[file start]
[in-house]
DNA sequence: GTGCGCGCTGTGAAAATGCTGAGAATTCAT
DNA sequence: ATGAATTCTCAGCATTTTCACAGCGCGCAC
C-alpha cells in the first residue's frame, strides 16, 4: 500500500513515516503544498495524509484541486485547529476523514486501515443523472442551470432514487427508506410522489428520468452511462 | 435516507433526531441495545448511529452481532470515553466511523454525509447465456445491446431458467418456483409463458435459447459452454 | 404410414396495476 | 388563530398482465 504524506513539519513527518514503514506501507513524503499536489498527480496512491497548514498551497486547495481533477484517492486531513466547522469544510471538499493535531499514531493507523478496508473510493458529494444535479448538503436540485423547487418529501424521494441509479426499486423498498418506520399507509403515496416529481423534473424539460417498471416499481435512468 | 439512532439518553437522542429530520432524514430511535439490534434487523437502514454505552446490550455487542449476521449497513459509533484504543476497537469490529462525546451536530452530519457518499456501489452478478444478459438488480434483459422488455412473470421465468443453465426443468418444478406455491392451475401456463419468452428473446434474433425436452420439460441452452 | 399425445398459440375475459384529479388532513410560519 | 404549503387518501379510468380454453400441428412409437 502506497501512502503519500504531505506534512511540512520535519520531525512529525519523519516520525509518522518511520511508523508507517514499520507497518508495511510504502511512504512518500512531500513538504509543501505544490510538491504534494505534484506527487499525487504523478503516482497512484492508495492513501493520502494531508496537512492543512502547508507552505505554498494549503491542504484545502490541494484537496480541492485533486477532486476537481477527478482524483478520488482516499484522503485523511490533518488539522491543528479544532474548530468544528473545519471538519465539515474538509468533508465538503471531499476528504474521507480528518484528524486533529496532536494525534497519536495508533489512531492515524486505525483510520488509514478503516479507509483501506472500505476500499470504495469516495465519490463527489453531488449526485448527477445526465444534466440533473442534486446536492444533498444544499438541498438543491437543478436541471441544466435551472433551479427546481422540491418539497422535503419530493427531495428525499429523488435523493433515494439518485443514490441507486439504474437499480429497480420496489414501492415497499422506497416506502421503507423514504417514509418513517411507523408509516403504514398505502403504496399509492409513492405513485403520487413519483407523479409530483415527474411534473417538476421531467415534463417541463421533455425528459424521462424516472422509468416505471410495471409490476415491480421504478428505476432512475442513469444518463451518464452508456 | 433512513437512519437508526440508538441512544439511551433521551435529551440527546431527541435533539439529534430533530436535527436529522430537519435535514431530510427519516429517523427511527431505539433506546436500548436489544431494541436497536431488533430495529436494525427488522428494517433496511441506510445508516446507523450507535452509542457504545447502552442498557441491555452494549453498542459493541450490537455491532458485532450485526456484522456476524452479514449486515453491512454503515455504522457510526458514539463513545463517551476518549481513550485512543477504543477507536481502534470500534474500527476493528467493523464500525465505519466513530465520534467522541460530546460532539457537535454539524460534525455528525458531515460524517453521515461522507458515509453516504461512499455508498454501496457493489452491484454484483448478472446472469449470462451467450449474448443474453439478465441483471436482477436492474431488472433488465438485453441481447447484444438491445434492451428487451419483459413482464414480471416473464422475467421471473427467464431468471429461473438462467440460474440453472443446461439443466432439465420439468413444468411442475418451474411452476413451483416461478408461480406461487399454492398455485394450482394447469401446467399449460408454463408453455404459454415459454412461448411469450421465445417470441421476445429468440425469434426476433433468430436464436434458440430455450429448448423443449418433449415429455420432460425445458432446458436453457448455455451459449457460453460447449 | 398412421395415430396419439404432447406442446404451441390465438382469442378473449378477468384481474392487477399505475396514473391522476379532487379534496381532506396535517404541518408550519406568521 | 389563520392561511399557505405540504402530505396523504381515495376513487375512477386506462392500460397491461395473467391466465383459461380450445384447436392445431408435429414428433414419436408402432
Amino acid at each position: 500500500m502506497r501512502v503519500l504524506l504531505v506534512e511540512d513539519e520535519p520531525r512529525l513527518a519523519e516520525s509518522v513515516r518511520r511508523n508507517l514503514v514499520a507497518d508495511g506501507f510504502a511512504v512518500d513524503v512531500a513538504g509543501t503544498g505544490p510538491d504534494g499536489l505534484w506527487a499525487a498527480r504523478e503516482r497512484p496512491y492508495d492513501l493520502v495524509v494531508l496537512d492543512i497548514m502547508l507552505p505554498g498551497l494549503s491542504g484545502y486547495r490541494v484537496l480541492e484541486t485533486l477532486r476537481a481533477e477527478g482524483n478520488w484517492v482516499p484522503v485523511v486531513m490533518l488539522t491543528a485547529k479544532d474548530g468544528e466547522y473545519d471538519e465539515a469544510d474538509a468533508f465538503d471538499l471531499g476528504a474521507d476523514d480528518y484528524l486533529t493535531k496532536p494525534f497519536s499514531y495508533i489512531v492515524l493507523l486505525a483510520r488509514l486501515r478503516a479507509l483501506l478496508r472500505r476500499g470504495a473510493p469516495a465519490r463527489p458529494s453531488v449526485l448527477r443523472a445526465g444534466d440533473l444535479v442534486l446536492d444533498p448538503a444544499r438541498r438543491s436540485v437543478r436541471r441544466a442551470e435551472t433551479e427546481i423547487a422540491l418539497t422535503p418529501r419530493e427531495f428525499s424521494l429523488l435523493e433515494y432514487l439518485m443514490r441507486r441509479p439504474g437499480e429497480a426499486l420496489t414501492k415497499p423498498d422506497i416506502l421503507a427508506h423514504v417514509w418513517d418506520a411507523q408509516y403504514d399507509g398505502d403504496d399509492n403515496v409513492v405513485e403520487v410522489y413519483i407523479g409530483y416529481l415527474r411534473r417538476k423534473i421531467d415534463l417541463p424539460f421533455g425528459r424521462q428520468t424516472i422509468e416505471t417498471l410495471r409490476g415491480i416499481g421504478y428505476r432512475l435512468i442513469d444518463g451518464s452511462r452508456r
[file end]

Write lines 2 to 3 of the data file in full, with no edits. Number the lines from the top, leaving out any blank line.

DNA sequence: GTGCGCGCTGTGAAAATGCTGAGAATTCAT
DNA sequence: ATGAATTCTCAGCATTTTCACAGCGCGCAC